It’s April and that time of year again to talk about ticks in Maine. The weather is getting warmer (maybe) and you may already be seeing these little creatures roaming on your pets. Ticks are very resilient and can last through long stretches of cold weather. Let’s discuss how….
This winter we had a long cold streak which in a perfect world would have helped control the tick population. However, the little guys were lucky that they had a nice blanket of snow over them where they could stay low and warm. They hide in rock walls, dense bushes and under fallen leaves and brush. That along with the snow helped them to survive. This is why some have seen ticks in that brief warm period we had. While at the Maine Flower Show, we spoke to many people from Kennebunk and Falmouth that have described that scenario. We’ve also had reports from Scarborough that ticks are visible. The ticks are out there!
There are a number of ways to help prevent ticks from attaching to you and your furry friends. Actively preventing a bite is the most important thing you can do. Landscape management is key to make your property safe. Here are a few tips:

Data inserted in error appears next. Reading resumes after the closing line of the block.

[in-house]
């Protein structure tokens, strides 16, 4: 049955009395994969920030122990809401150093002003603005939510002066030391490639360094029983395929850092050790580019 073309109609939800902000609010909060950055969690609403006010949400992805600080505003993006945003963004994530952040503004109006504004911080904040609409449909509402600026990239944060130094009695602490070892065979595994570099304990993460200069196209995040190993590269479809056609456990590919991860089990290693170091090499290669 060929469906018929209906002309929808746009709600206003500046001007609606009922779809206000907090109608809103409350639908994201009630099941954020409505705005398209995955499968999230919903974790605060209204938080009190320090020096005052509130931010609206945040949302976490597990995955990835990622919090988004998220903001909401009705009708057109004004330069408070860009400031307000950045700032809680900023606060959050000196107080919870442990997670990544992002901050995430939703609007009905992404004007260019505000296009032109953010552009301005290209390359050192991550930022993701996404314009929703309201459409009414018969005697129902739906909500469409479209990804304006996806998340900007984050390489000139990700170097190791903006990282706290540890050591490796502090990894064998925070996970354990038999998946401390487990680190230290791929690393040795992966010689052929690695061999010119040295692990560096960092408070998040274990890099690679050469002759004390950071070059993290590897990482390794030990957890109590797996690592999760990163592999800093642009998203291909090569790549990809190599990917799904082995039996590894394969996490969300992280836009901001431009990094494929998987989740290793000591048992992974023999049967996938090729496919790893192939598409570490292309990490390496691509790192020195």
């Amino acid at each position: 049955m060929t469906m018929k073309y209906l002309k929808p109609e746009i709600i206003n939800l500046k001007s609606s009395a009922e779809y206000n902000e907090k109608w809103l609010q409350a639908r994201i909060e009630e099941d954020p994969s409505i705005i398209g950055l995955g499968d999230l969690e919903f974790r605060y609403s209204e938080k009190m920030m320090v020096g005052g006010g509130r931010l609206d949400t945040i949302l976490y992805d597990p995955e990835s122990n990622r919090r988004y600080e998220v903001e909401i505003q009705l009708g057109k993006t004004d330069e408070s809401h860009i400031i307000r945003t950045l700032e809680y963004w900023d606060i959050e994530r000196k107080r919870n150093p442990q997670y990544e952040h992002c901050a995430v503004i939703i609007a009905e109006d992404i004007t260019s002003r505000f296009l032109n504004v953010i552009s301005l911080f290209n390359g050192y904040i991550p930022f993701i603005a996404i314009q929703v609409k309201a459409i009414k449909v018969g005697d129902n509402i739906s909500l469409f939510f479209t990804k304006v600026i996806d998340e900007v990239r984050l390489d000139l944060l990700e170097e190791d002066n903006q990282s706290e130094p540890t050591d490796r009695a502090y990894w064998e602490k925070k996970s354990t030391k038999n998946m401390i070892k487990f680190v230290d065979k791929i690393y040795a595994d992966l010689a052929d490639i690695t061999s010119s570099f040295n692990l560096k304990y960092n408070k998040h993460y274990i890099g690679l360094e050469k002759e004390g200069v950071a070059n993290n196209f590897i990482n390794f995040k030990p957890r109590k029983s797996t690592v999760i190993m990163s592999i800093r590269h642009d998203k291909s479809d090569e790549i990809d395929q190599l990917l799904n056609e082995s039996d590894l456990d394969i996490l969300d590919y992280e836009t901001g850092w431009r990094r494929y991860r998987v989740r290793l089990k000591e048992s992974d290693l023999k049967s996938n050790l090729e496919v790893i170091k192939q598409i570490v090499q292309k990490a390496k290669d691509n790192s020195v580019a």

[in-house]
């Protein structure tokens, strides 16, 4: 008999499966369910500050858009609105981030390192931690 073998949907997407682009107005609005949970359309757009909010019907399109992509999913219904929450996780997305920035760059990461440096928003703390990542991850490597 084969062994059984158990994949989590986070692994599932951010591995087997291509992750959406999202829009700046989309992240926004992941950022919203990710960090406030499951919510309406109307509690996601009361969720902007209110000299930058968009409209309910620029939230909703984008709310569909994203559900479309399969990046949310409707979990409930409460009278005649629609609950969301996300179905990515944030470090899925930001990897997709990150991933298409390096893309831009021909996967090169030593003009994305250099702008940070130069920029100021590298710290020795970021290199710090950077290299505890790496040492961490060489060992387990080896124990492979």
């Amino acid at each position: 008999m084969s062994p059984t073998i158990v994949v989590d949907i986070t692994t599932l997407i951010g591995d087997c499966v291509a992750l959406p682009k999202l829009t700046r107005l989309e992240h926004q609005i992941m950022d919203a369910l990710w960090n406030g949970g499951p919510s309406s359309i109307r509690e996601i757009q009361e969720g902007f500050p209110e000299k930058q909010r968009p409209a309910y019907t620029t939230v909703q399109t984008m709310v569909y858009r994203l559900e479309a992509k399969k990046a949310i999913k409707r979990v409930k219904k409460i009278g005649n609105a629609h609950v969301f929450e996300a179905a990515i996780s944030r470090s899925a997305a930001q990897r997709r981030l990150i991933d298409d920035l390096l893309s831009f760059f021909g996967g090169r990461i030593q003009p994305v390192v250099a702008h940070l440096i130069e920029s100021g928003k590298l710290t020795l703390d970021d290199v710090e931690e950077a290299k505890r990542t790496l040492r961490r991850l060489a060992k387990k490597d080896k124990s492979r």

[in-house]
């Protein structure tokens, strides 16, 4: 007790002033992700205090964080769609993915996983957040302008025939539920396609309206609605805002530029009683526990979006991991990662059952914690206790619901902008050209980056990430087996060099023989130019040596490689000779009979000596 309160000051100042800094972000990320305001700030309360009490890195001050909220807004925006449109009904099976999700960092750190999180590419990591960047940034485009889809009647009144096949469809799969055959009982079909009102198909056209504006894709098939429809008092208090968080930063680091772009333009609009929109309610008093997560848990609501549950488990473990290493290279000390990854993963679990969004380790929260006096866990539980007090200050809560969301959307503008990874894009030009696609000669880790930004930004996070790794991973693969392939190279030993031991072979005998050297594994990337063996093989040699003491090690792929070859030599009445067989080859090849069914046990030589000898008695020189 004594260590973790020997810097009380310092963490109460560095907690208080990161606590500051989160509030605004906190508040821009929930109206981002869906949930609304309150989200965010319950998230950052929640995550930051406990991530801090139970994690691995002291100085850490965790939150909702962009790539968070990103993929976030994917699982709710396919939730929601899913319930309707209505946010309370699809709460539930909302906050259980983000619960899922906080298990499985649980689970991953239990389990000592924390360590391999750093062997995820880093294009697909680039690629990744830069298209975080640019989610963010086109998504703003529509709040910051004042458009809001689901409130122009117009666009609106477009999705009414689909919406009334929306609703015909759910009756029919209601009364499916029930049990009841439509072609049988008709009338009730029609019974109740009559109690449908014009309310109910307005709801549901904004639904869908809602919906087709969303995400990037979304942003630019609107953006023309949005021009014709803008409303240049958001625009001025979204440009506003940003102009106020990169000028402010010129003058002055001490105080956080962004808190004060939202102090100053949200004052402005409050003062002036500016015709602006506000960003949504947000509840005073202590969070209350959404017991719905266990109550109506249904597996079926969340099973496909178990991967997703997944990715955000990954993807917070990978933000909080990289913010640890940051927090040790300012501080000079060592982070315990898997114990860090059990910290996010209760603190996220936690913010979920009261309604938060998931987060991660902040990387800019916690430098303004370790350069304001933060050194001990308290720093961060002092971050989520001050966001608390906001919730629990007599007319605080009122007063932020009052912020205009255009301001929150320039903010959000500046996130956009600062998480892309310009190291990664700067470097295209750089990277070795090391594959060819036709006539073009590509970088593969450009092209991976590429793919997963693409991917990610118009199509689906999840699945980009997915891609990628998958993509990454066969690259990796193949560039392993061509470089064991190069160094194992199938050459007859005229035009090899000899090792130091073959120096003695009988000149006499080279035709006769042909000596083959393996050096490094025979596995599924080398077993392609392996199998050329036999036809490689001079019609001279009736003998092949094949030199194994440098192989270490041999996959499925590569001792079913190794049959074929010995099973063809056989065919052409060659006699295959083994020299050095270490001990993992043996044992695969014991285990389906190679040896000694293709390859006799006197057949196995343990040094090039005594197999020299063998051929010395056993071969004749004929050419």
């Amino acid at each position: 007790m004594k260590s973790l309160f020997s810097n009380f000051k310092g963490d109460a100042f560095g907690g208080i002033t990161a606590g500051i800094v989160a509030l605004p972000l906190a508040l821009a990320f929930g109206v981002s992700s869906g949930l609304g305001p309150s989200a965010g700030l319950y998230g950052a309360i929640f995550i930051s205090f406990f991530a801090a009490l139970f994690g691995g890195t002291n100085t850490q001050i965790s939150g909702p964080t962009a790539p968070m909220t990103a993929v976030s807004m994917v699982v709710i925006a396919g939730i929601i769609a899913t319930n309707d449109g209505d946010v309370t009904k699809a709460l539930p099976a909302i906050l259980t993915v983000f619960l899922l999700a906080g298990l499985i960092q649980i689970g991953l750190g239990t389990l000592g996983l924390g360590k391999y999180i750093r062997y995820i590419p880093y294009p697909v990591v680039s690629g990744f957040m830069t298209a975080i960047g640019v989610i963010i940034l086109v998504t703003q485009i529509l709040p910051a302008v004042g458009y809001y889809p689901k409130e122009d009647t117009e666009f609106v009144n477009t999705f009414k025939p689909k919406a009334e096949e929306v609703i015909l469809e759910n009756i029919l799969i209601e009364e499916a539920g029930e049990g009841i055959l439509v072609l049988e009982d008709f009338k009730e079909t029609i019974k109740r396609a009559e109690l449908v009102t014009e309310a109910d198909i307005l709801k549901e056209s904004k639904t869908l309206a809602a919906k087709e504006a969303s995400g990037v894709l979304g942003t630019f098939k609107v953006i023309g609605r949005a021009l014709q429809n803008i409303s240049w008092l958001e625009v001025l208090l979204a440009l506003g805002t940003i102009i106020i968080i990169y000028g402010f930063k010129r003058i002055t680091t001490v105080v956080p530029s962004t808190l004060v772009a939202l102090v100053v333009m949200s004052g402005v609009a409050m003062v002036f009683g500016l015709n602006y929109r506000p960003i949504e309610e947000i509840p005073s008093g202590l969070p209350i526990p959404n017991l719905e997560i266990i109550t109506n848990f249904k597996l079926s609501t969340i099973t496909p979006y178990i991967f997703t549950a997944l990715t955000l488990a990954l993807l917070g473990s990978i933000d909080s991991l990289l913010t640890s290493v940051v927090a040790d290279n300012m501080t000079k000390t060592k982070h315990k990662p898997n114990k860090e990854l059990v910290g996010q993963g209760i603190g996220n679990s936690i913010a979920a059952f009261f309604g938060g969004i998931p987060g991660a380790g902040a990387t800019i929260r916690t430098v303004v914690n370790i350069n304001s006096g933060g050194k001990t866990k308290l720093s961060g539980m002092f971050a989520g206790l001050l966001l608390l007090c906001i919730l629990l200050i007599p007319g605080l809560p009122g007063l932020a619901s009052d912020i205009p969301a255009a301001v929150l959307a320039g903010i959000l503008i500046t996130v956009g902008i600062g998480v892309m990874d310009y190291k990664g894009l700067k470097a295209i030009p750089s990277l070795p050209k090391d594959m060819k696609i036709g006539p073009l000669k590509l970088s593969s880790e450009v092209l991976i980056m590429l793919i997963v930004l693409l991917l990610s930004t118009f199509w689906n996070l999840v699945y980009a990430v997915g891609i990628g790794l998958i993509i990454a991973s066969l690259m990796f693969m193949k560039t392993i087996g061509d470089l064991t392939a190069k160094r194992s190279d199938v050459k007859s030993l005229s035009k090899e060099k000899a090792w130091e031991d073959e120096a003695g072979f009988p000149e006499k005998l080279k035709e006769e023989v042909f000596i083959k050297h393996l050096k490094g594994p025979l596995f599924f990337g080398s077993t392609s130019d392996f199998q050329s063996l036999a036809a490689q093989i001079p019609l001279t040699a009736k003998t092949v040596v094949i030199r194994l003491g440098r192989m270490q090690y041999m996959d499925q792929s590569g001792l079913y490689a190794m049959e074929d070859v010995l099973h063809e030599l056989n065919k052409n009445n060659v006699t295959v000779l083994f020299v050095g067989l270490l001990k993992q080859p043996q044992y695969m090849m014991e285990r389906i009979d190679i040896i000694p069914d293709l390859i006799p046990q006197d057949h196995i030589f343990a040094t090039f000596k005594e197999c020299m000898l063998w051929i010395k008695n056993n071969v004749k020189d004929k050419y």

- Keep your yard trimmed and clean up brush/leaves
- Avoid using rock piles for walls and landscape accents
- Mulch around bushes and trees
- Allow for a barrier between your living area and tick habitats
- Minimize food sources for animals that can bring ticks onto the property (ie. mice/squirrels)
Ticks like to stay low, cool and dry. They love shade. That is why mulch and a small layer of stone can help immensely. This, as well as any treatments can help make your yard safe.
Let’s move on to treatment options. We at Mosquito Squad of Southern Maine employ a two step tick treatment. We use our traditional or all-natural treatment to hit low areas and brush in tree lines, around the home and under decks along with woodpiles. That will treat for adult ticks and eggs. We also employ tick tubes that the woodland critters like mice and squirrels will use the cotton as bedding. This treats their fur which will kill the larval and nymph stage ticks. Tick tubes are very important for the best control. Nymph stage Black-legged Deer Ticks that are brought to you by the white field mouse are the number one carrier of Lyme Disease. Adult ticks have also contributed, but it’s most notably the nymph stage. There are also other pathogens that ticks have been found to carry in Maine.
We here at Mosquito Squad of Southern Maine hope that you find this informative and helpful to keep your family safe, happy and healthy this season!